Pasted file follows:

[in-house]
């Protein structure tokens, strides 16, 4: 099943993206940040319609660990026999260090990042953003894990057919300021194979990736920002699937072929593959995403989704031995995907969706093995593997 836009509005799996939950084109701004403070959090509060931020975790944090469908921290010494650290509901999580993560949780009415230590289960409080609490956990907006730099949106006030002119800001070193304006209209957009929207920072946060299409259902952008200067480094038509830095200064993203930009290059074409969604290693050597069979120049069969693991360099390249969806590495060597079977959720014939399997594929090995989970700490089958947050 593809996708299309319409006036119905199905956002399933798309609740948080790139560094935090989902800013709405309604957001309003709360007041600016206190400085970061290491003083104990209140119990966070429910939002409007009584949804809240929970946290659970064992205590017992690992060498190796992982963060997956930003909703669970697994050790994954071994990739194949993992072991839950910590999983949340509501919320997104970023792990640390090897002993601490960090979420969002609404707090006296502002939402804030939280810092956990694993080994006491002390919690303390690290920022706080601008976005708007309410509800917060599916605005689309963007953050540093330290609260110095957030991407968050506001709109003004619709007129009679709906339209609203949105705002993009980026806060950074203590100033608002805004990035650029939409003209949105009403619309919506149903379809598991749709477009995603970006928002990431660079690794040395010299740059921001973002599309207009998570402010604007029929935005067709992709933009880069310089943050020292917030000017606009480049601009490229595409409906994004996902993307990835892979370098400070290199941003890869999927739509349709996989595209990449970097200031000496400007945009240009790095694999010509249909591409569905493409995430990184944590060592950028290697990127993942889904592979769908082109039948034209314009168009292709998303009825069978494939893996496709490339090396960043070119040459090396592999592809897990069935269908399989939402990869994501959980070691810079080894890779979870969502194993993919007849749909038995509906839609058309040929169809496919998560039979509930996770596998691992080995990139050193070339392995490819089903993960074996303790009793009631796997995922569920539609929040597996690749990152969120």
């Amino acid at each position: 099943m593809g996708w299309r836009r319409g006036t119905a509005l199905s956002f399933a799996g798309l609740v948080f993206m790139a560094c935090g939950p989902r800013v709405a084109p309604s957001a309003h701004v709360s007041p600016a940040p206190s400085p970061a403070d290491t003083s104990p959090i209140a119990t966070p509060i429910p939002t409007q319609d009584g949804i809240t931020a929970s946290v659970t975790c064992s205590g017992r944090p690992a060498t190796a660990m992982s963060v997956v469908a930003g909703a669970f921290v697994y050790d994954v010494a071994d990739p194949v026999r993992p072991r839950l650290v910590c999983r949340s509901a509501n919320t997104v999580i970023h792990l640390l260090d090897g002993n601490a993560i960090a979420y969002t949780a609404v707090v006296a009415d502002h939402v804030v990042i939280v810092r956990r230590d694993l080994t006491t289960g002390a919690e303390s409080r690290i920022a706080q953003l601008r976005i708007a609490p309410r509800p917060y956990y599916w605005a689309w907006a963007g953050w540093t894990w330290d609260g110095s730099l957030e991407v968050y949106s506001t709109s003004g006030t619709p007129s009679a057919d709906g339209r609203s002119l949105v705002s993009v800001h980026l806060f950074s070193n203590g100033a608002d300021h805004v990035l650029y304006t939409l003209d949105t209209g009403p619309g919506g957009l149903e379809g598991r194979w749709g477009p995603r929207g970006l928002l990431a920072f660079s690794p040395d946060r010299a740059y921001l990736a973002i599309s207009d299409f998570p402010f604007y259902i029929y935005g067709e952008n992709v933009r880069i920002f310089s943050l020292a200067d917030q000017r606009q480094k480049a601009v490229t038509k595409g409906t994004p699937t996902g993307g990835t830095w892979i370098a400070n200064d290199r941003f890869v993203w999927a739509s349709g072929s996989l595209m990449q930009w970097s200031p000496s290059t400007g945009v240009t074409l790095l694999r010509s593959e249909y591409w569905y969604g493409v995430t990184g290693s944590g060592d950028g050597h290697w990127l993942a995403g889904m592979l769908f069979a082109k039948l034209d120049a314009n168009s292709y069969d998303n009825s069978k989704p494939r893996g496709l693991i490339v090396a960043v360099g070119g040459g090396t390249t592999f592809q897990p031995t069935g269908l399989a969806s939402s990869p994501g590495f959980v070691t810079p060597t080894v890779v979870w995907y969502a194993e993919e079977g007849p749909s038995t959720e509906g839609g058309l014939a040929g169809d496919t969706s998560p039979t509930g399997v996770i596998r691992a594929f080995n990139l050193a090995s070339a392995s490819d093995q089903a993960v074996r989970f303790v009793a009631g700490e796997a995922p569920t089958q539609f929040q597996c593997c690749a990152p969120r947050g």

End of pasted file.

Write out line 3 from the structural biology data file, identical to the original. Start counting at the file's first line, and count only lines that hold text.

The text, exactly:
């Amino acid at each position: 099943m593809g996708w299309r836009r319409g006036t119905a509005l199905s956002f399933a799996g798309l609740v948080f993206m790139a560094c935090g939950p989902r800013v709405a084109p309604s957001a309003h701004v709360s007041p600016a940040p206190s400085p970061a403070d290491t003083s104990p959090i209140a119990t966070p509060i429910p939002t409007q319609d009584g949804i809240t931020a929970s946290v659970t975790c064992s205590g017992r944090p690992a060498t190796a660990m992982s963060v997956v469908a930003g909703a669970f921290v697994y050790d994954v010494a071994d990739p194949v026999r993992p072991r839950l650290v910590c999983r949340s509901a509501n919320t997104v999580i970023h792990l640390l260090d090897g002993n601490a993560i960090a979420y969002t949780a609404v707090v006296a009415d502002h939402v804030v990042i939280v810092r956990r230590d694993l080994t006491t289960g002390a919690e303390s409080r690290i920022a706080q953003l601008r976005i708007a609490p309410r509800p917060y956990y599916w605005a689309w907006a963007g953050w540093t894990w330290d609260g110095s730099l957030e991407v968050y949106s506001t709109s003004g006030t619709p007129s009679a057919d709906g339209r609203s002119l949105v705002s993009v800001h980026l806060f950074s070193n203590g100033a608002d300021h805004v990035l650029y304006t939409l003209d949105t209209g009403p619309g919506g957009l149903e379809g598991r194979w749709g477009p995603r929207g970006l928002l990431a920072f660079s690794p040395d946060r010299a740059y921001l990736a973002i599309s207009d299409f998570p402010f604007y259902i029929y935005g067709e952008n992709v933009r880069i920002f310089s943050l020292a200067d917030q000017r606009q480094k480049a601009v490229t038509k595409g409906t994004p699937t996902g993307g990835t830095w892979i370098a400070n200064d290199r941003f890869v993203w999927a739509s349709g072929s996989l595209m990449q930009w970097s200031p000496s290059t400007g945009v240009t074409l790095l694999r010509s593959e249909y591409w569905y969604g493409v995430t990184g290693s944590g060592d950028g050597h290697w990127l993942a995403g889904m592979l769908f069979a082109k039948l034209d120049a314009n168009s292709y069969d998303n009825s069978k989704p494939r893996g496709l693991i490339v090396a960043v360099g070119g040459g090396t390249t592999f592809q897990p031995t069935g269908l399989a969806s939402s990869p994501g590495f959980v070691t810079p060597t080894v890779v979870w995907y969502a194993e993919e079977g007849p749909s038995t959720e509906g839609g058309l014939a040929g169809d496919t969706s998560p039979t509930g399997v996770i596998r691992a594929f080995n990139l050193a090995s070339a392995s490819d093995q089903a993960v074996r989970f303790v009793a009631g700490e796997a995922p569920t089958q539609f929040q597996c593997c690749a990152p969120r947050g």